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#FLmobigame – Week 2

Thu 20th March 2014

Well it’s the start of “Week 4” and I’m just doing Week 2. Well, actually I’ve just spent an hour trying to do part 1.14 of Week 1 – getting the code to run on an actual Android phone. Eclipse and adb just wouldn’t accept my phone existed; turns out I had something called EasyTether installed (barely remember getting it and immediately realising it was rubbish), and had to uninstall it to get adb to recognise my phone. Now the code is totally working on my phone (see video).

Now that completes Week 1, I can start Week 2!

The first couple of topics are fairly easy, introducing the week and the idea of debugging. The first significant video is 2.3: Variables. The explanation of variables compared to real life and maths is a little unclear. I’ve never seen Java programmers using Hungarian notation, though maybe I’ve not looked hard enough; it doesn’t really make sense to use “m” to delimit member variables – use this.variable if you’re worried about clashes with local variables. On the upside, I absolutely love the digitised animated background!


I am fascinated by the idea of teaching programming using the debugger as a tool for reading and understanding code. This seems like a marvellous exercise to force students to figure out code before they’ve learned any thing, plus it gives them the chance to learn about the debugger before it’s too late! I might pinch this idea 🙂

I quite like the quiz. The questions get progressively harder, and I even got caught out by the age question (who uses bytes anyway?!) However, to show you whether you got it right or wrong, it redisplays the whole question, and given it displays the whole Future Learn stuff at the top, even the question is mostly below the fold, so it’s not really clear you’ve not moved onto the next question.

I’m a little surprised the videos seem to have been done in one take; there are a number of pauses which detract from the flow a little. I’m not sure if this is common amongst other MOOCs though?

There’s a lot of mention of the “many, many operators”, other than the common maths ones (addition, subtraction, multiplication, division), but never a list of these. Also, I initially struggled to think of a lot more, so I looked it up: List of Java Operators. There are 40, which is a lot. But 11 of those are combinations of assignment and another operator. Another 4 are pre-fix/post-fix unary operators, which are just another variation of assignment and an operator. There’s 6 common comparison operators, which will no doubt be explained in relation to if statements, and the operators to make a number positive or negative. So that leaves about 11 odd-balls (bitwise and shift operators) that I certainly don’t use on a day-to-day basis, so a beginner is unlikely to come across. So if we’re counting all of them, there are many, but in terms of actually useful ones, there’s about a dozen and you’ve probably already seen them before in maths.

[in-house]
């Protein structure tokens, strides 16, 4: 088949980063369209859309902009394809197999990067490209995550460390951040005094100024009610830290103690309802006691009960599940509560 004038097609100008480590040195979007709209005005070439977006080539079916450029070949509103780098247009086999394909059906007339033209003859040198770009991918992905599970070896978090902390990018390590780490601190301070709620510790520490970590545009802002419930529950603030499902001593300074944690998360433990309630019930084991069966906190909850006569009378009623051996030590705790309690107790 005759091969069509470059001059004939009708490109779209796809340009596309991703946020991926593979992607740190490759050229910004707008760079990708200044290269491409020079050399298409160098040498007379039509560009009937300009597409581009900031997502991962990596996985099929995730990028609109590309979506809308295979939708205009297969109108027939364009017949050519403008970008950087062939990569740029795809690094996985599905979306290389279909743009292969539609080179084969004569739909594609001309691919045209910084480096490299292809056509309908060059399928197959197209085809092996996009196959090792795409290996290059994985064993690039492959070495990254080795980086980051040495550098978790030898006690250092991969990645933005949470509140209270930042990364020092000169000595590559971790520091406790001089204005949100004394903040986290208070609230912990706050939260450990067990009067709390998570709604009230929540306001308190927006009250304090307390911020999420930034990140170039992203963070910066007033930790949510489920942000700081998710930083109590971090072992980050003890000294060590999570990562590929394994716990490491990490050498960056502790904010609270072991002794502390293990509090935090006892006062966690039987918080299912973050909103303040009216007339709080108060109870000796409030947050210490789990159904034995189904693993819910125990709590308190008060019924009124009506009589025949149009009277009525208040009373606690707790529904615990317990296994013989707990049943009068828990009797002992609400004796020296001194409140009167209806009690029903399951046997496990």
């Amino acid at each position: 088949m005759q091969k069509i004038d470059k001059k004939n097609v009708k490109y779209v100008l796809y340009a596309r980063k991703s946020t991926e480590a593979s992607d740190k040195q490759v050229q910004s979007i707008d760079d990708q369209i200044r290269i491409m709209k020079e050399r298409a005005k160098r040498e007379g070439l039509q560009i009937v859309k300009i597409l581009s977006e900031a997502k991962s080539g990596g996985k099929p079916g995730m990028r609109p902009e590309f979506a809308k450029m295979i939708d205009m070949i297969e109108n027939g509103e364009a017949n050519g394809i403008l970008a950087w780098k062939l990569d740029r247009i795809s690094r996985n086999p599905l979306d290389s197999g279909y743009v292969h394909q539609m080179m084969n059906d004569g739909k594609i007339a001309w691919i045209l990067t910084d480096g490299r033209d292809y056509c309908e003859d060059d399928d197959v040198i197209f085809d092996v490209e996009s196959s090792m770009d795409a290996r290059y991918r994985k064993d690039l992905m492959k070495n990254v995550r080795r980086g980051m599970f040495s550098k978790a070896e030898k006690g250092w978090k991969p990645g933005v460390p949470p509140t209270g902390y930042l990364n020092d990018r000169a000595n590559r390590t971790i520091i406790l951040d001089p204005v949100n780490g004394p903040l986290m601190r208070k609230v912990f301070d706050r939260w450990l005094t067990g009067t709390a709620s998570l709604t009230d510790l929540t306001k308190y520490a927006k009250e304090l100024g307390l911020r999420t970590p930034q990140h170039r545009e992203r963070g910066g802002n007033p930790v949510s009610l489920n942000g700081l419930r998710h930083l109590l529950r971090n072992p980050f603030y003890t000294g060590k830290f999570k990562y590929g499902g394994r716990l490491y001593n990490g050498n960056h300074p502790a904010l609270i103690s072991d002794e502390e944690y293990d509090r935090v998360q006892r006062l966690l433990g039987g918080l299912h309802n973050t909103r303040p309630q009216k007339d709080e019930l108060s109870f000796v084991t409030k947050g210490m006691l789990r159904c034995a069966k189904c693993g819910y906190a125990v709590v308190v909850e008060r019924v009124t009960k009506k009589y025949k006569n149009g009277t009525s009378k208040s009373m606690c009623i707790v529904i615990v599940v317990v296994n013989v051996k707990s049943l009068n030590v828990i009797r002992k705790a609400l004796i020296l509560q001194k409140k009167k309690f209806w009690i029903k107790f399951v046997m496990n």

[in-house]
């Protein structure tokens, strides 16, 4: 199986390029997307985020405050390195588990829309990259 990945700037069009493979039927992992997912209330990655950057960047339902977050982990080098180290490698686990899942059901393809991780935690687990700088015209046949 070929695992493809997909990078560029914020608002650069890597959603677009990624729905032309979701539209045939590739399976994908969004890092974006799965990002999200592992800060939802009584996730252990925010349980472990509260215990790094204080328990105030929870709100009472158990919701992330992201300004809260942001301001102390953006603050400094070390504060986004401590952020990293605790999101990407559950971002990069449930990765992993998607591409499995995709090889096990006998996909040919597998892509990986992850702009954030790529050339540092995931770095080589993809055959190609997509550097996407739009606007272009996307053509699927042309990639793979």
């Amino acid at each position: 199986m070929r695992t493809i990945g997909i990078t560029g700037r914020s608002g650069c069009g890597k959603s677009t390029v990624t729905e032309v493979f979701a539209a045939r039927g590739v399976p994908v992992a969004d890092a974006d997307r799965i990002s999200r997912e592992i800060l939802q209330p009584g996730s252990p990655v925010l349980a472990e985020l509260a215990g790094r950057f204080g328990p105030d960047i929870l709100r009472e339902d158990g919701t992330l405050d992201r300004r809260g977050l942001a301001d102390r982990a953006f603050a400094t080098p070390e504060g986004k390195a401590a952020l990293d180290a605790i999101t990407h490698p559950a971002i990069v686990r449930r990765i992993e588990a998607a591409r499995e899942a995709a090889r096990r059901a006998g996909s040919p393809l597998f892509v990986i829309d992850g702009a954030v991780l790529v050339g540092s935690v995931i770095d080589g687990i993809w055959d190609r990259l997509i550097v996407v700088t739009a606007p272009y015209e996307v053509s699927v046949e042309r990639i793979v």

I almost wonder whether I should watch the videos last, as the text seems to go into more detail about each thing, and the video is almost a summary of that information. I’m not finding it that useful to have an out of context summary first, followed by detail, but that may just be me.

Beware the third operator question. It’s not been covered that attempting to assign things of different type results in a compilation error.

The code changes were quite nice though. Simple modifications that have a big effect, making it obvious to see the impact it had.

The “help each other” discussion parts are really useful for me to see what people don’t understand when it hasn’t been explained yet. For example, the actionOnTouch(float x, float y) method makes use of x and y, but method parameters haven’t been explained yet, so one participant was unsure where these variables had come from.

Done! Week 2 wasn’t too bad. Didn’t make a lot of progress on the game, but some important fundamentals were introduced. I feel a little more practical work would help embed the lessons a bit better, and would help the learner see more progress. Now I just have to plough through Week 3 and I’ll almost be caught up!


From → MOOCs, Programming

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